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Iron deficiency is the most common nutritional deficiency in women throughout the world. It is estimated that the proportion of menstruating women in North America who have low iron stores is anywhere between 20-65%. Iron is an essential mineral that delivers oxygen to all of the tissues and organs in the body. Deficiencies in this nutrient occur progressively, which means that even sub-optimal levels can affect a person’s overall health and well-being. The consequences of low iron include widespread symptoms such as:

  • Low energy, reduced exercise performance, difficulty concentrating, cold intolerance, hair loss, anxiety, irritability and depression.

Iron deficiency can occur due to inadequate intake (commonly seen in vegetarian and vegan diets), increased requirements such as in pregnancy and breastfeeding, impaired absorption (for example, celiac disease, bariatric surgery), and blood loss (for example, from heavy menstrual bleeding and blood donation). Iron deficiency is typically assessed by checking your hemoglobin and ferritin, a storage protein for iron. Most labs in Ontario have set their cut off for ferritin at 12 microgram/L, although it has been proposed that this threshold should be raised to 30 microgram/L.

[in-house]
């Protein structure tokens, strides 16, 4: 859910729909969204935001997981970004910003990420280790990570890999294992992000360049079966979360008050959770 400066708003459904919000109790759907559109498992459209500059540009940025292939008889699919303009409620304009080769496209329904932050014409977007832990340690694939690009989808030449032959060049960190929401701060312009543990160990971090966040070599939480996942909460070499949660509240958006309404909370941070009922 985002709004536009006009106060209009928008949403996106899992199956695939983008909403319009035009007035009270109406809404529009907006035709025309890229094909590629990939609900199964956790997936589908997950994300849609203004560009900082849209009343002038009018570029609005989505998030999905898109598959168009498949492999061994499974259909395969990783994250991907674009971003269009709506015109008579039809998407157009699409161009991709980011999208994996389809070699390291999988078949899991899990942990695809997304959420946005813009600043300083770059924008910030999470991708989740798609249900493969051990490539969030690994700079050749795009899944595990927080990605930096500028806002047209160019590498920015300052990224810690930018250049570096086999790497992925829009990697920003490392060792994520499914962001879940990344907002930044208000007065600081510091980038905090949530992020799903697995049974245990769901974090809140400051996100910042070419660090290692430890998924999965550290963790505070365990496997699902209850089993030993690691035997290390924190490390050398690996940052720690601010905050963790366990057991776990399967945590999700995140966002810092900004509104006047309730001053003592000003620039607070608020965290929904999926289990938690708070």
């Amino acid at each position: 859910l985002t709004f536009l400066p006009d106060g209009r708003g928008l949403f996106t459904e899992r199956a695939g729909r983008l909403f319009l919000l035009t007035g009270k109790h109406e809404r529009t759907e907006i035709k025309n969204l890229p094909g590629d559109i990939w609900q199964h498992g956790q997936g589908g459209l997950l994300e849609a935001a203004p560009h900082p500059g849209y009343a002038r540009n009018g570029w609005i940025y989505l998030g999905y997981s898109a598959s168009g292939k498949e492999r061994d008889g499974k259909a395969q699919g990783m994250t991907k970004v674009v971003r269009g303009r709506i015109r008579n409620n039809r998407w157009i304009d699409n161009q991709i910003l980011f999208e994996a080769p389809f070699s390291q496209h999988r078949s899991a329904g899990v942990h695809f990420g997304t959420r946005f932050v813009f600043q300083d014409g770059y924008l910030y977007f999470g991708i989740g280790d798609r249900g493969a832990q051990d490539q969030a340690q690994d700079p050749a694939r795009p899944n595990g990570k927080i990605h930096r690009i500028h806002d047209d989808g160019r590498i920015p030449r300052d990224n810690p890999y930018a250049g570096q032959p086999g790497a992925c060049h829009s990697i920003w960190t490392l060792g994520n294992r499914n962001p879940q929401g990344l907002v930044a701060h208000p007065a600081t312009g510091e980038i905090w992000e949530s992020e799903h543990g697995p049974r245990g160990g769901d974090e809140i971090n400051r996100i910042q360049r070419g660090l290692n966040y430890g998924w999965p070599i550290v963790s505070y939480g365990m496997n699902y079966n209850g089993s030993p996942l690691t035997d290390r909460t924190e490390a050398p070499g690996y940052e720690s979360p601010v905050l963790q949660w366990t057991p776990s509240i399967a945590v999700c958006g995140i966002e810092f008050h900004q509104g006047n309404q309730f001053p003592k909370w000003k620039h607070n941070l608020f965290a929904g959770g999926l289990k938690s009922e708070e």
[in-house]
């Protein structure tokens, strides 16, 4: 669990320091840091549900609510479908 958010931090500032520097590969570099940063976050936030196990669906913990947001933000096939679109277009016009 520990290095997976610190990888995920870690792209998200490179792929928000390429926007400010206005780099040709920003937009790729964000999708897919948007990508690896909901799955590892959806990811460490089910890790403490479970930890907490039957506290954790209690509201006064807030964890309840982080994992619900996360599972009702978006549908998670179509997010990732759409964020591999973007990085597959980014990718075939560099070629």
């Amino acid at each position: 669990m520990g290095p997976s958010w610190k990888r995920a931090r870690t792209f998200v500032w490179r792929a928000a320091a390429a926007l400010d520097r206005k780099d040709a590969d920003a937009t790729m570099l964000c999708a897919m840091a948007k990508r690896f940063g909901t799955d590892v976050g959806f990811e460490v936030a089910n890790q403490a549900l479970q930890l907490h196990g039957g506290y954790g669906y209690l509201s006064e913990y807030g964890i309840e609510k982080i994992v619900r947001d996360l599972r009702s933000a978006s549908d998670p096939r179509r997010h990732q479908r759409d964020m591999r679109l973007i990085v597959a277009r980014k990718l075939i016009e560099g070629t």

Iron deficiency can be treated through diet and supplementation. If you have questions about your lab work and how to increase your iron, please ask at your next appointment! There are many different strategies we can use to replete your stores and get you feeling better again!


UpToDate – Causes and diagnosis of iron deficiency and iron deficiency anemia in adults.